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Furci, F.;  Murdaca, G.;  Allegra, A.;  Gammeri, L.;  Senna, G.;  Gangemi, S. Role of IL-33 Signalling in COVID-19 Inflammatory Status. Encyclopedia. Available online: https://encyclopedia.pub/entry/38287 (accessed on 18 April 2024).
Furci F,  Murdaca G,  Allegra A,  Gammeri L,  Senna G,  Gangemi S. Role of IL-33 Signalling in COVID-19 Inflammatory Status. Encyclopedia. Available at: https://encyclopedia.pub/entry/38287. Accessed April 18, 2024.
Furci, Fabiana, Giuseppe Murdaca, Alessandro Allegra, Luca Gammeri, Gianenrico Senna, Sebastiano Gangemi. "Role of IL-33 Signalling in COVID-19 Inflammatory Status" Encyclopedia, https://encyclopedia.pub/entry/38287 (accessed April 18, 2024).
Furci, F.,  Murdaca, G.,  Allegra, A.,  Gammeri, L.,  Senna, G., & Gangemi, S. (2022, December 08). Role of IL-33 Signalling in COVID-19 Inflammatory Status. In Encyclopedia. https://encyclopedia.pub/entry/38287
Furci, Fabiana, et al. "Role of IL-33 Signalling in COVID-19 Inflammatory Status." Encyclopedia. Web. 08 December, 2022.
Role of IL-33 Signalling in COVID-19 Inflammatory Status
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During acute infection, the increased levels of pro-inflammatory cytokines, which are involved in the pathology of disease and the development of SARS-CoV-2-induced acute respiratory disease syndrome, the life-threatening form of this infection, are correlated with patient survival and disease severity. IL-33, a key cytokine involved in both innate and adaptive immune responses in mucosal organs, can increase airway inflammation, mucus secretion and Th2 cytokine synthesis in the lungs, following respiratory infections. Similar to cases of exposure to known respiratory virus infections, exposure to SARS-CoV-2 induces the expression of IL-33, correlating with T-cell activation and lung disease severity.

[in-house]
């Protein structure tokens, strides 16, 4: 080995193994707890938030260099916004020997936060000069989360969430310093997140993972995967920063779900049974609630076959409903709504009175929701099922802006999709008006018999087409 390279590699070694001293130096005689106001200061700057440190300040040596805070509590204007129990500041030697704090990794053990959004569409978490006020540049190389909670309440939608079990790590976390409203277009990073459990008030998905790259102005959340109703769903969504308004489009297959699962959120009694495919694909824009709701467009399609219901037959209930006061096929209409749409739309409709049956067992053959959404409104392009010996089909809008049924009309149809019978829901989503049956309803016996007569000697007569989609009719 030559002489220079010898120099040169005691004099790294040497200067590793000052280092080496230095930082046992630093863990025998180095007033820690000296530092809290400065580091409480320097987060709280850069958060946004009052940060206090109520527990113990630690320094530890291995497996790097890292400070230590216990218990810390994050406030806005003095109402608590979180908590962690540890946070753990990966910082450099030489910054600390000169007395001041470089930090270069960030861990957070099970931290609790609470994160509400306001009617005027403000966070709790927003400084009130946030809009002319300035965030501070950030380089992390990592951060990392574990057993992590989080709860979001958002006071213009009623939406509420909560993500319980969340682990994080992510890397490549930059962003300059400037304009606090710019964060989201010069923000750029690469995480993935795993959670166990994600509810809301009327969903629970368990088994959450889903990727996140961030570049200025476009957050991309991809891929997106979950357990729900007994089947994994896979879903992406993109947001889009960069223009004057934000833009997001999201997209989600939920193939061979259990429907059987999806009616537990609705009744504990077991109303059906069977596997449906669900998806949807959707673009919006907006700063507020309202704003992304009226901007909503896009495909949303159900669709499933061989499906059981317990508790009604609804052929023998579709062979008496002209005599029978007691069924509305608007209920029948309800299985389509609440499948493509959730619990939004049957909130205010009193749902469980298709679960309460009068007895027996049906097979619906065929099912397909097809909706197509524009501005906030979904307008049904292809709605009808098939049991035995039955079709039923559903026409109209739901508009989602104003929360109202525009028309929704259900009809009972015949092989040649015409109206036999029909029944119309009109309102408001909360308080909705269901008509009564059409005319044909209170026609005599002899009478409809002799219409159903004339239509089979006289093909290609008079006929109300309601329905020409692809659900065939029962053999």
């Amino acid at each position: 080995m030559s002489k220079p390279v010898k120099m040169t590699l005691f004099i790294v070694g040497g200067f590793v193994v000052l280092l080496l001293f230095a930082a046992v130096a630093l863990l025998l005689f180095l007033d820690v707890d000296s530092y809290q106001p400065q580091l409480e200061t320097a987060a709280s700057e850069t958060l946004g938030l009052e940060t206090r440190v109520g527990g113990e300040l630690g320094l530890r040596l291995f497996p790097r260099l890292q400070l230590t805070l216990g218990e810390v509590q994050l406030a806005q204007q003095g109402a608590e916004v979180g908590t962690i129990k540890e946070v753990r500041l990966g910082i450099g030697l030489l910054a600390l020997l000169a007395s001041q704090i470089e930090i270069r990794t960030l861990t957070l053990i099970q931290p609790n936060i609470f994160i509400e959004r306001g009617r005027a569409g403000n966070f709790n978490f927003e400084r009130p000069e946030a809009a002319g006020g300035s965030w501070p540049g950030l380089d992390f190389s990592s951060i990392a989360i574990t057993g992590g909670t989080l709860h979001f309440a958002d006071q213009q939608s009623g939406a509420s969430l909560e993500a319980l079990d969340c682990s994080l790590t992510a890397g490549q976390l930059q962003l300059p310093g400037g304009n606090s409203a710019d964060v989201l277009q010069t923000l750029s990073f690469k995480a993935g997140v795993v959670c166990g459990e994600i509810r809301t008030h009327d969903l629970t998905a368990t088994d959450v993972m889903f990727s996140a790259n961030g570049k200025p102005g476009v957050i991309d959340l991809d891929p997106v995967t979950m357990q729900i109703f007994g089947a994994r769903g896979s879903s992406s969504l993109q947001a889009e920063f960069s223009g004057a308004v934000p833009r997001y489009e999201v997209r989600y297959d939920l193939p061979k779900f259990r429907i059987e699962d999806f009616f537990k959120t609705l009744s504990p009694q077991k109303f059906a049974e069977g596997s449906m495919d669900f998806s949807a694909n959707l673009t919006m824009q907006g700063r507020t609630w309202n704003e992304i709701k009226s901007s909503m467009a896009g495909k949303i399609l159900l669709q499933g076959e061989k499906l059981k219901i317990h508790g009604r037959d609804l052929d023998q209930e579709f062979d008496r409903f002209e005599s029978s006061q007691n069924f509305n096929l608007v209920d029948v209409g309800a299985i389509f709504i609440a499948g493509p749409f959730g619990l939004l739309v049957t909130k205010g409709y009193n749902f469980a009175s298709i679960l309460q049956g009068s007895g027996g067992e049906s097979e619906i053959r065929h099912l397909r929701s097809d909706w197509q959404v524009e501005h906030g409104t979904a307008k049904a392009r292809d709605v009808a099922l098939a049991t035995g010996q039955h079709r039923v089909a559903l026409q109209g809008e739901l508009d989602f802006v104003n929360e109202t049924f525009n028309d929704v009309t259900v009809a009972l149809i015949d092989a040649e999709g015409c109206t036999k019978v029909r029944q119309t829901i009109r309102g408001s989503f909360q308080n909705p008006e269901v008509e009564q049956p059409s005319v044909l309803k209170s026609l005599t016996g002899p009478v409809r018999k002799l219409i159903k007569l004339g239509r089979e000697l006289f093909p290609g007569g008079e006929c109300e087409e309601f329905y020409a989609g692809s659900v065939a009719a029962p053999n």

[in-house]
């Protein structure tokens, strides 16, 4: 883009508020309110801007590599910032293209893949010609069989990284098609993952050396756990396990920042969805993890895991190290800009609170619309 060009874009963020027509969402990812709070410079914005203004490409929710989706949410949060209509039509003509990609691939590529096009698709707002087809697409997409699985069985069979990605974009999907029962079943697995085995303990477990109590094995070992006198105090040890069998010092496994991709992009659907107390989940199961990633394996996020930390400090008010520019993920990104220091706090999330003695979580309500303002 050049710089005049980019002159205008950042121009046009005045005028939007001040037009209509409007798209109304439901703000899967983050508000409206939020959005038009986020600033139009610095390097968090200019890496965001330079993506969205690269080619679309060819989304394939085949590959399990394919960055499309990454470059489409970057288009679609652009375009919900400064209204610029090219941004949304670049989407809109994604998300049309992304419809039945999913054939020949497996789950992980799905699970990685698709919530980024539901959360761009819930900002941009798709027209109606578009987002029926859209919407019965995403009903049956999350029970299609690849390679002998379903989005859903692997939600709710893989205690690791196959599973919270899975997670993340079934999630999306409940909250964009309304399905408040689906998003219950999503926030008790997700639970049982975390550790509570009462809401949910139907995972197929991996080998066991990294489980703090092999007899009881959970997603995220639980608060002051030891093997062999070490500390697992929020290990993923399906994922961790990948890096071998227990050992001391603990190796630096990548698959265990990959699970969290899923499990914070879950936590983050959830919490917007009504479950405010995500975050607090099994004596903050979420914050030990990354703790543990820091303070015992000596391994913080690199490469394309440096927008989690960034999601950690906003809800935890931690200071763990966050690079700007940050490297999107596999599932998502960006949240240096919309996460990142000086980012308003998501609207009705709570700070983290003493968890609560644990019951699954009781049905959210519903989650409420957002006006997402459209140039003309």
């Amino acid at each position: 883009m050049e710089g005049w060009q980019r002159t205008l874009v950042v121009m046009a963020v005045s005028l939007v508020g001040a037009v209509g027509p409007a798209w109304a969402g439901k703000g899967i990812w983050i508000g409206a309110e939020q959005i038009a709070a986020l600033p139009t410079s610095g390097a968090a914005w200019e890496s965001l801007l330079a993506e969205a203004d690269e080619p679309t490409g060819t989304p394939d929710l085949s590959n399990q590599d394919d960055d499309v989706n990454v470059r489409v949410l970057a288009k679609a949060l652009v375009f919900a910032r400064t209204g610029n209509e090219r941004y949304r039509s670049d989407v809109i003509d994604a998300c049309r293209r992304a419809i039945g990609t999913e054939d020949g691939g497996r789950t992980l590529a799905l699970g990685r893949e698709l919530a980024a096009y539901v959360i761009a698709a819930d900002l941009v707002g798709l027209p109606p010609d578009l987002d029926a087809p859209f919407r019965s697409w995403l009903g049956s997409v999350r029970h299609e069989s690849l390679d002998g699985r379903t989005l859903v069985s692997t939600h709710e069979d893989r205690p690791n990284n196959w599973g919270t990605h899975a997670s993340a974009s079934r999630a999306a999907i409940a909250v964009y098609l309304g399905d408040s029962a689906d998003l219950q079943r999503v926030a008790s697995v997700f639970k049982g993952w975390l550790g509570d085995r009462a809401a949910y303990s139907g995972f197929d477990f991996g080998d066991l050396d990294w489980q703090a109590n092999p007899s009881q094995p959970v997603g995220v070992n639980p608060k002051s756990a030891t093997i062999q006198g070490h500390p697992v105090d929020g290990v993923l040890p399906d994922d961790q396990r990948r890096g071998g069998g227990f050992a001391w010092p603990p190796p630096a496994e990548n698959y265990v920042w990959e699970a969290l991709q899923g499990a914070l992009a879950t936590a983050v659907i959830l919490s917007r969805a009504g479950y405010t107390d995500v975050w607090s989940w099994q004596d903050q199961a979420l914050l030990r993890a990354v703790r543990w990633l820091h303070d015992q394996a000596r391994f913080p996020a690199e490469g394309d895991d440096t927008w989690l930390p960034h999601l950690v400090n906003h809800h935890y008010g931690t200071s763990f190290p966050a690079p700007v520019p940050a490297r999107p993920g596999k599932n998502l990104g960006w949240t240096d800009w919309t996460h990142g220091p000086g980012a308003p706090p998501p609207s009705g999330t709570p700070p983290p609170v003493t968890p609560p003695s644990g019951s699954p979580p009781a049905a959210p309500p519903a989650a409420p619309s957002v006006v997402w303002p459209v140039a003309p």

IL-33 COVID-19 cytokine storm inflammation

1. Introduction

The involvement of various molecules, cytokines and immune cells has been described in COVID-19 (Figure 1), but a key concept to highlight is that the cells damaged by SARS-CoV-2 release alarmins, or damage-associated molecular patterns (DAMPs), which act as danger molecules in promoting inflammatory response [1][2]. IL-33, as reported above, is recognized as an alarmin, an expression of cellular damage or infection, whose increased levels in epithelial and endothelial cells recall its pro-inflammatory role in respiratory diseases. In particular, the mature bioactive form of IL-33 requires cleavage by proteases. In the literature, it has been reported that serum IL-33 levels are up-regulated in elderly patients affected by COVID-19, an expression of the epithelial damage induced by the interaction between the airway epithelium and activated immune cells, linking them to severe outcomes [3]. These data imply a key role for IL-33 in COVID-19 pathogenesis. However, SARS-CoV-2-derived papain-like protease (PLpro), an inducer of IL-33 in epithelial cells, could also trigger epithelium-derived IL-33, inducing inflammation in the lungs.
Figure 1. The effects of SARS-CoV-2 on the alveolar epithelium.
It is equally important to highlight that IL-33 can stimulate antiviral cytotoxic T-cell action and the production of antibodies. Stanczak MA. et al., further highlighting the role of IL-33 in COVID-19 immunobiology, reported that the persistent production of IL-33 in response to T-cell activation may be useful in the case of later contact with the virus [4].
Liang et al. infected two human epithelial cell lines, Fadu and LS513, with SARS-CoV-2 in vitro, reporting a significant increase in IL-33 transcript levels in both cell lines at 72 h post-infection [3].